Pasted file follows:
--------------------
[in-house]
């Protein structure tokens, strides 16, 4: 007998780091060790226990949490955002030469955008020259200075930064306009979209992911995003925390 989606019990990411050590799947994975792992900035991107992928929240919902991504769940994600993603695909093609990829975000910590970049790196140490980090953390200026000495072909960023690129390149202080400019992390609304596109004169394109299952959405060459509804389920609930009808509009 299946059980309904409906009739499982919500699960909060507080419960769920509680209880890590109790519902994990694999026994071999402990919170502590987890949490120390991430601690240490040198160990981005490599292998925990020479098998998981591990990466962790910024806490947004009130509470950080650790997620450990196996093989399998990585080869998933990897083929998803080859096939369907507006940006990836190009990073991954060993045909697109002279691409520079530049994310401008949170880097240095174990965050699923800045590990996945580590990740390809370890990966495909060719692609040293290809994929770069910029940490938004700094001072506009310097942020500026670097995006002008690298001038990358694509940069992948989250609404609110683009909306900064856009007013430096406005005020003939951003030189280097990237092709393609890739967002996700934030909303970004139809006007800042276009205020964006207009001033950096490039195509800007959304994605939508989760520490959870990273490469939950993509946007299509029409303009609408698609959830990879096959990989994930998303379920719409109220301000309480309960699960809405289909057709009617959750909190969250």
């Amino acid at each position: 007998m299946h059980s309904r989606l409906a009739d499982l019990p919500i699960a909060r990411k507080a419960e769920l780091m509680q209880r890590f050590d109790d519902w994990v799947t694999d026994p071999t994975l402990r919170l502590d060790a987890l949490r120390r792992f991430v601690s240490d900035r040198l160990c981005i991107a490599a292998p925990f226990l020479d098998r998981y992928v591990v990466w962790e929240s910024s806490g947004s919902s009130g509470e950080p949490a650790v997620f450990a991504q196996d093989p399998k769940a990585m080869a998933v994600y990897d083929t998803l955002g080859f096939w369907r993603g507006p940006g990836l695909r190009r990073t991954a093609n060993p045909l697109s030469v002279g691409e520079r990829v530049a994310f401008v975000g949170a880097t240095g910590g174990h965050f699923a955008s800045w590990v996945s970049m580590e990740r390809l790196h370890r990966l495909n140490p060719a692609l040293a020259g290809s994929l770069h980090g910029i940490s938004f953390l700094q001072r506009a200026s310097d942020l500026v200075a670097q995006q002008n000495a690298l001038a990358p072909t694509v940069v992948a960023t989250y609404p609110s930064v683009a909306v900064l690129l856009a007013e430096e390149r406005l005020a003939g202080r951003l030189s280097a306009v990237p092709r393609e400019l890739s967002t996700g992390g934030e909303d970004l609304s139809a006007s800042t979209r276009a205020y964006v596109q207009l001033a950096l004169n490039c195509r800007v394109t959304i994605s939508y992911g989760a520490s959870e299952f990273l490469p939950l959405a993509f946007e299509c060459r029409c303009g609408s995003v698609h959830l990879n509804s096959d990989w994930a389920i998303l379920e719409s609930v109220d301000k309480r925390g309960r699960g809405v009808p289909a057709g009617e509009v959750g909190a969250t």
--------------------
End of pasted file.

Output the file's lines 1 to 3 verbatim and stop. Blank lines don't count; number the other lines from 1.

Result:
[in-house]
């Protein structure tokens, strides 16, 4: 007998780091060790226990949490955002030469955008020259200075930064306009979209992911995003925390 989606019990990411050590799947994975792992900035991107992928929240919902991504769940994600993603695909093609990829975000910590970049790196140490980090953390200026000495072909960023690129390149202080400019992390609304596109004169394109299952959405060459509804389920609930009808509009 299946059980309904409906009739499982919500699960909060507080419960769920509680209880890590109790519902994990694999026994071999402990919170502590987890949490120390991430601690240490040198160990981005490599292998925990020479098998998981591990990466962790910024806490947004009130509470950080650790997620450990196996093989399998990585080869998933990897083929998803080859096939369907507006940006990836190009990073991954060993045909697109002279691409520079530049994310401008949170880097240095174990965050699923800045590990996945580590990740390809370890990966495909060719692609040293290809994929770069910029940490938004700094001072506009310097942020500026670097995006002008690298001038990358694509940069992948989250609404609110683009909306900064856009007013430096406005005020003939951003030189280097990237092709393609890739967002996700934030909303970004139809006007800042276009205020964006207009001033950096490039195509800007959304994605939508989760520490959870990273490469939950993509946007299509029409303009609408698609959830990879096959990989994930998303379920719409109220301000309480309960699960809405289909057709009617959750909190969250």
């Amino acid at each position: 007998m299946h059980s309904r989606l409906a009739d499982l019990p919500i699960a909060r990411k507080a419960e769920l780091m509680q209880r890590f050590d109790d519902w994990v799947t694999d026994p071999t994975l402990r919170l502590d060790a987890l949490r120390r792992f991430v601690s240490d900035r040198l160990c981005i991107a490599a292998p925990f226990l020479d098998r998981y992928v591990v990466w962790e929240s910024s806490g947004s919902s009130g509470e950080p949490a650790v997620f450990a991504q196996d093989p399998k769940a990585m080869a998933v994600y990897d083929t998803l955002g080859f096939w369907r993603g507006p940006g990836l695909r190009r990073t991954a093609n060993p045909l697109s030469v002279g691409e520079r990829v530049a994310f401008v975000g949170a880097t240095g910590g174990h965050f699923a955008s800045w590990v996945s970049m580590e990740r390809l790196h370890r990966l495909n140490p060719a692609l040293a020259g290809s994929l770069h980090g910029i940490s938004f953390l700094q001072r506009a200026s310097d942020l500026v200075a670097q995006q002008n000495a690298l001038a990358p072909t694509v940069v992948a960023t989250y609404p609110s930064v683009a909306v900064l690129l856009a007013e430096e390149r406005l005020a003939g202080r951003l030189s280097a306009v990237p092709r393609e400019l890739s967002t996700g992390g934030e909303d970004l609304s139809a006007s800042t979209r276009a205020y964006v596109q207009l001033a950096l004169n490039c195509r800007v394109t959304i994605s939508y992911g989760a520490s959870e299952f990273l490469p939950l959405a993509f946007e299509c060459r029409c303009g609408s995003v698609h959830l990879n509804s096959d990989w994930a389920i998303l379920e719409s609930v109220d301000k309480r925390g309960r699960g809405v009808p289909a057709g009617e509009v959750g909190a969250t």